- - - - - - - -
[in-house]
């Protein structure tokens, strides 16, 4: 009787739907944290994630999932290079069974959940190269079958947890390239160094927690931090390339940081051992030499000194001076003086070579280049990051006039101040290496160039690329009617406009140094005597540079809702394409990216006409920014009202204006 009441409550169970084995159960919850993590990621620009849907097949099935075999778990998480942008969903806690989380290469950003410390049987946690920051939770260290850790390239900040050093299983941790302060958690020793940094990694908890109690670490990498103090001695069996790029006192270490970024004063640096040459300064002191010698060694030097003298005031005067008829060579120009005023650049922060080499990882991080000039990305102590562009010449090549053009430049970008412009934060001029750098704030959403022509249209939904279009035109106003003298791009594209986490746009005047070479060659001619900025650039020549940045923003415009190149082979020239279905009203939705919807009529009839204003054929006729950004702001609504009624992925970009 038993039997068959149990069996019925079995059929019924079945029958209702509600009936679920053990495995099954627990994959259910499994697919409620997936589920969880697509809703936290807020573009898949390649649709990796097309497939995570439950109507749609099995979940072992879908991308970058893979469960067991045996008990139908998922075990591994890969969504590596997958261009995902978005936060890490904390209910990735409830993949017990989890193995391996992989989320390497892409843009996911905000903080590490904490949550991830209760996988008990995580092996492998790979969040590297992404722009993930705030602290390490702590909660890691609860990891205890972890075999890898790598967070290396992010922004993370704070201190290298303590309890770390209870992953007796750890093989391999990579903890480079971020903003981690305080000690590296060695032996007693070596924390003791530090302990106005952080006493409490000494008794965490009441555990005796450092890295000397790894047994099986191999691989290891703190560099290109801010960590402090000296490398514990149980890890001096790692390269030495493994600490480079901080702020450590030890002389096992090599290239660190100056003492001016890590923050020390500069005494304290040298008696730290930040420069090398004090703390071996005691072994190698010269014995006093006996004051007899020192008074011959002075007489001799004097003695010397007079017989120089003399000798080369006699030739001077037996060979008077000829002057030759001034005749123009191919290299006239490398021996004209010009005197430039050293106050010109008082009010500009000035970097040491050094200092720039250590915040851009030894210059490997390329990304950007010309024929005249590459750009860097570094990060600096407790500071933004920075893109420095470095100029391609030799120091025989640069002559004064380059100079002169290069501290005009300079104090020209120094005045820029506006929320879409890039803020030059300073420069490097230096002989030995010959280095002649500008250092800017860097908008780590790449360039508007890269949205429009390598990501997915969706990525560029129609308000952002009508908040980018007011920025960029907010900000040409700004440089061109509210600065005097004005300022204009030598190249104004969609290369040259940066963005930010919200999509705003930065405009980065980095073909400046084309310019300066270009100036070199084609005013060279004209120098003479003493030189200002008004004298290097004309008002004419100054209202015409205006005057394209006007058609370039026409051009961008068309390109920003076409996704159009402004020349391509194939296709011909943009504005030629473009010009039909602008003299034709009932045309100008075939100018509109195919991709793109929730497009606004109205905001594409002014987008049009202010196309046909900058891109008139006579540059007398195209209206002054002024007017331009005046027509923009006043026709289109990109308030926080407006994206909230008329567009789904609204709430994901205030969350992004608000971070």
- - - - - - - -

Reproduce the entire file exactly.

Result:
[in-house]
């Protein structure tokens, strides 16, 4: 009787739907944290994630999932290079069974959940190269079958947890390239160094927690931090390339940081051992030499000194001076003086070579280049990051006039101040290496160039690329009617406009140094005597540079809702394409990216006409920014009202204006 009441409550169970084995159960919850993590990621620009849907097949099935075999778990998480942008969903806690989380290469950003410390049987946690920051939770260290850790390239900040050093299983941790302060958690020793940094990694908890109690670490990498103090001695069996790029006192270490970024004063640096040459300064002191010698060694030097003298005031005067008829060579120009005023650049922060080499990882991080000039990305102590562009010449090549053009430049970008412009934060001029750098704030959403022509249209939904279009035109106003003298791009594209986490746009005047070479060659001619900025650039020549940045923003415009190149082979020239279905009203939705919807009529009839204003054929006729950004702001609504009624992925970009 038993039997068959149990069996019925079995059929019924079945029958209702509600009936679920053990495995099954627990994959259910499994697919409620997936589920969880697509809703936290807020573009898949390649649709990796097309497939995570439950109507749609099995979940072992879908991308970058893979469960067991045996008990139908998922075990591994890969969504590596997958261009995902978005936060890490904390209910990735409830993949017990989890193995391996992989989320390497892409843009996911905000903080590490904490949550991830209760996988008990995580092996492998790979969040590297992404722009993930705030602290390490702590909660890691609860990891205890972890075999890898790598967070290396992010922004993370704070201190290298303590309890770390209870992953007796750890093989391999990579903890480079971020903003981690305080000690590296060695032996007693070596924390003791530090302990106005952080006493409490000494008794965490009441555990005796450092890295000397790894047994099986191999691989290891703190560099290109801010960590402090000296490398514990149980890890001096790692390269030495493994600490480079901080702020450590030890002389096992090599290239660190100056003492001016890590923050020390500069005494304290040298008696730290930040420069090398004090703390071996005691072994190698010269014995006093006996004051007899020192008074011959002075007489001799004097003695010397007079017989120089003399000798080369006699030739001077037996060979008077000829002057030759001034005749123009191919290299006239490398021996004209010009005197430039050293106050010109008082009010500009000035970097040491050094200092720039250590915040851009030894210059490997390329990304950007010309024929005249590459750009860097570094990060600096407790500071933004920075893109420095470095100029391609030799120091025989640069002559004064380059100079002169290069501290005009300079104090020209120094005045820029506006929320879409890039803020030059300073420069490097230096002989030995010959280095002649500008250092800017860097908008780590790449360039508007890269949205429009390598990501997915969706990525560029129609308000952002009508908040980018007011920025960029907010900000040409700004440089061109509210600065005097004005300022204009030598190249104004969609290369040259940066963005930010919200999509705003930065405009980065980095073909400046084309310019300066270009100036070199084609005013060279004209120098003479003493030189200002008004004298290097004309008002004419100054209202015409205006005057394209006007058609370039026409051009961008068309390109920003076409996704159009402004020349391509194939296709011909943009504005030629473009010009039909602008003299034709009932045309100008075939100018509109195919991709793109929730497009606004109205905001594409002014987008049009202010196309046909900058891109008139006579540059007398195209209206002054002024007017331009005046027509923009006043026709289109990109308030926080407006994206909230008329567009789904609204709430994901205030969350992004608000971070």